The Sunday Paper #432
October 23, 2022
I started a short memoir writing class this week through my local community college. Ever since I read Margaret Davis’ book, China Under The Covers, I’ve been thinking about writing my own memoir. What inspired me was the fact that she included illustrated instructions for four of the first forms of book bindings, developed by the Chinese, which can be replicated today using simple tools and available materials. So, it’s part how-to and part adventure/travel/love story. That combination was intriguing to me, and I’ve been wondering whether I could do something like this related to my life with paper, incorporating some of the paper structures I’ve designed.
That was five years ago, and most of my art projects take years to come to come to fruition, if you count the ideation process. I’m sure the writing process will take even longer, and I’m not in a hurry. This project will stew in my brain, bubbling up a little at a time, or perhaps the entire framework will appear to me all at once. That’s how the creative process works for me, and sometimes it is hard to wait. But I’ve learned that it generally pays off to let things percolate.
I’m excited to be moving in a new direction. This particular class is just five sessions and a total of ten hours on Zoom, but I do have some short term goals: I hope to come out of it with a few vignettes from my life and some ideas for potential text for an artist’s book with woven paper illustrations.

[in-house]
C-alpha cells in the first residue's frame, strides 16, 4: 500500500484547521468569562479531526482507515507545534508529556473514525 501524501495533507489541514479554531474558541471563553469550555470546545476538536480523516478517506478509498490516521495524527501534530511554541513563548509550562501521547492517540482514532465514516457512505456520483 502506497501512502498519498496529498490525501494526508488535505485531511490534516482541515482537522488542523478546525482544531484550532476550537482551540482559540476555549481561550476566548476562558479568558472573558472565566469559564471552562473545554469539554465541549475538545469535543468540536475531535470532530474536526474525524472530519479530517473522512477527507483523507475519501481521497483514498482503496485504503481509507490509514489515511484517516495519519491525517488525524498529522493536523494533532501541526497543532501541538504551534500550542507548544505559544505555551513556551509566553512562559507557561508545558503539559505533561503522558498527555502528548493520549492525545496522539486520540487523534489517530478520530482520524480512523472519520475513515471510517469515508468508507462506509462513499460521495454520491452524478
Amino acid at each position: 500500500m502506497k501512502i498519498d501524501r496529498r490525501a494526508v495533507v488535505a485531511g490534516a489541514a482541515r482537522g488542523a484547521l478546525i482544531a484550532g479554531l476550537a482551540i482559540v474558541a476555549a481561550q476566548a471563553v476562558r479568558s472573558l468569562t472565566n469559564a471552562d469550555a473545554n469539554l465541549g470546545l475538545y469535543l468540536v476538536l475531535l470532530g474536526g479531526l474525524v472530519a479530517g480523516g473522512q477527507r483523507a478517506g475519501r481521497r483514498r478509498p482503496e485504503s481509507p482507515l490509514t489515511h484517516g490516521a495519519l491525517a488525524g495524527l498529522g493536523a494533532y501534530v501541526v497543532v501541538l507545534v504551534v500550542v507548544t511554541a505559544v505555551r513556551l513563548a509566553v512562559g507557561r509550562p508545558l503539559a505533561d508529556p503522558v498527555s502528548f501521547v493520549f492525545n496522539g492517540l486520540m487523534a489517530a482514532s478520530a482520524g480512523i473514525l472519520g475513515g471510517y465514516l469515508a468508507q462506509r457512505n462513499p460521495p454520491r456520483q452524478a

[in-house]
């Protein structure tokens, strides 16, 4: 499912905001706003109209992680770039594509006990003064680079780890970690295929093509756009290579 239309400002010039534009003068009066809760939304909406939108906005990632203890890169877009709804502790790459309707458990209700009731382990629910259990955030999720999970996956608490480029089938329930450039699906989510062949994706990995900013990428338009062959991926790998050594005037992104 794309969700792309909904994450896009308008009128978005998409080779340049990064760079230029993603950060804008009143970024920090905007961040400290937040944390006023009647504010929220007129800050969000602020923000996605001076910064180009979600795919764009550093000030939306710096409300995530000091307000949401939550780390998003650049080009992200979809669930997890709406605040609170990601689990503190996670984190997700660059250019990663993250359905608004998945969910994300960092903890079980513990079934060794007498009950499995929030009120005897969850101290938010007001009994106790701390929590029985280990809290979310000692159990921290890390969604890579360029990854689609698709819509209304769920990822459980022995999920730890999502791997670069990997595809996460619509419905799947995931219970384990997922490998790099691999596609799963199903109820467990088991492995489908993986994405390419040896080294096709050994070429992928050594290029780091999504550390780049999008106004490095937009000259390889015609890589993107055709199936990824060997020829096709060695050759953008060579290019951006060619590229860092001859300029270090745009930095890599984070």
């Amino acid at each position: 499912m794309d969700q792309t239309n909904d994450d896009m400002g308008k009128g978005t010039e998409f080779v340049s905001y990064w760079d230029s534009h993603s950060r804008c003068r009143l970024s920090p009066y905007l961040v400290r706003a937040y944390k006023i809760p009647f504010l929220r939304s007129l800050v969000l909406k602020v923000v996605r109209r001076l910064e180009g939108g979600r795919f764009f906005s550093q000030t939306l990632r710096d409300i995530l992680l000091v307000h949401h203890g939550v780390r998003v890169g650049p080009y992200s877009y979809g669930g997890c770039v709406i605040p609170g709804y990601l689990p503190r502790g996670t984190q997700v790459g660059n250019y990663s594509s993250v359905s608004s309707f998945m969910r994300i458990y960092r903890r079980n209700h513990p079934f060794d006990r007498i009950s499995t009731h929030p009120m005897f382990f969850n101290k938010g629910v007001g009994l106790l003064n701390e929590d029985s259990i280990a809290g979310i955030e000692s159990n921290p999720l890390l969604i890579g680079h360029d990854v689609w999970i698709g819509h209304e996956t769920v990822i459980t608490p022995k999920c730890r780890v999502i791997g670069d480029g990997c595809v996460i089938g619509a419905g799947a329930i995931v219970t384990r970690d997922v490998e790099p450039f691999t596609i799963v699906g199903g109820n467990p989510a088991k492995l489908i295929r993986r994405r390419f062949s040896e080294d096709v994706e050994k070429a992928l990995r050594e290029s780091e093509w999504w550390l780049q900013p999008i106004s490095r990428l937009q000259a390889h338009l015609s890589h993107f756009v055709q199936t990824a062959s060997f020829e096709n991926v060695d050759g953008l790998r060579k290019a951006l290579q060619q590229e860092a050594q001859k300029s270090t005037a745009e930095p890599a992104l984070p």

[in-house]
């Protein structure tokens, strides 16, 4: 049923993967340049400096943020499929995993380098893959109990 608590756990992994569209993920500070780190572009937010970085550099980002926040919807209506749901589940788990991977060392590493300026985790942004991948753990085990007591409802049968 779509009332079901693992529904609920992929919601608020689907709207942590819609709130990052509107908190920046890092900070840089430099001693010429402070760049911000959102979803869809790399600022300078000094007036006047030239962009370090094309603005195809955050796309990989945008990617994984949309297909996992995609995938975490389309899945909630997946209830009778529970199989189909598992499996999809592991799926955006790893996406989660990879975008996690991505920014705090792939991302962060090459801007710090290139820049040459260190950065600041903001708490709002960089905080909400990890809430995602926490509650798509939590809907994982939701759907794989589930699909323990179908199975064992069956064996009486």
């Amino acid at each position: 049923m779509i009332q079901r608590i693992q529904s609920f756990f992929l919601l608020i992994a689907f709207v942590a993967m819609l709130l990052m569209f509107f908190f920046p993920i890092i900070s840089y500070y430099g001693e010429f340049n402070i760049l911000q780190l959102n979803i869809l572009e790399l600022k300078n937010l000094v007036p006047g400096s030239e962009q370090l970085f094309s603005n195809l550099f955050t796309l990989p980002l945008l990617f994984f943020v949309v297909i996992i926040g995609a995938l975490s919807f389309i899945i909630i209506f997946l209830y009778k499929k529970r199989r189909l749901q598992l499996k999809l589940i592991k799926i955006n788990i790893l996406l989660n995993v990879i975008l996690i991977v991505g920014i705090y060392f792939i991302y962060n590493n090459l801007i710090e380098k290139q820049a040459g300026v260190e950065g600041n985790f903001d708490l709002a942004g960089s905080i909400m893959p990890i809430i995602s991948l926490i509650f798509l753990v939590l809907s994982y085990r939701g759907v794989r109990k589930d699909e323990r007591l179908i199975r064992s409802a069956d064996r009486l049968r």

This is a sponsored post: The Kalamazoo Book Arts Center (KBAC) is a nonprofit organization in Kalamazoo, MI, that practices, teaches, and promotes the collaborative arts of the book including hand papermaking, printmaking, letterpress printing, bookbinding, and creative writing.
Friend and colleague Marianne R. Petit has a lovely show up at the Albert Einstein College of Medicine, Hutchinson Campus that explores the works of orthopedics as told through the art of papercraft. I love this quote about art that appears in the article: “Art is a powerful tool that can help patients and families through challenging circumstances. This exhibition uses art as a vehicle to help inform and demystify the many orthopedic surgical treatments Montefiore physicians perform on their patients.”
I’ve been following Hong Hong ever since she did an amazing large sheet forming demonstration in Santa Fe several years ago at a North American Hand Papermaker’s gathering. Tiger Strikes Asteroid LA is currently exhibiting Keeping Score, featuring large-scale works in paper by Hong Hong and Johnathan Payne, curated by Alex Paik. The show is up through November 6th.
This is a terrific video showcasing Pulp 2022 at the Sebastopol Center for the Arts, juried by Alicia Bailey and yours truly.
- Have you had a chance to take a peek at the 5-minute video I made about my Italian adventure?
- There are two spots left in my Collapsible Japanese Lantern workshop (starts 11/4 on Zoom)
- I’m teaching my popular 3-hour Shadow Lantern workshop through Maine Media on 12/11.
These two one-sheet wonders came across my desk this week. Both are so timely as we approach Halloween and Dia De Los Muertos.
Sarah Morgan shared her version of the Origami Bat project featured in The Art of Papercraft. I love her twist – the paper she used didn’t fold crisply, so she stitched through the accordions to pull them into place.
Sandy Rhodes created a set of Linked Lights, which is a project I shared during the recent registration window for The Paper Year. You can still access this free PDF tutorial.
|Featured this week in my Studio shop:
The Art of Papercraft, Papermaking with Garden Plants & Common Weeds, Water Paper Time, a film download, and The Papermaker’s Companion.
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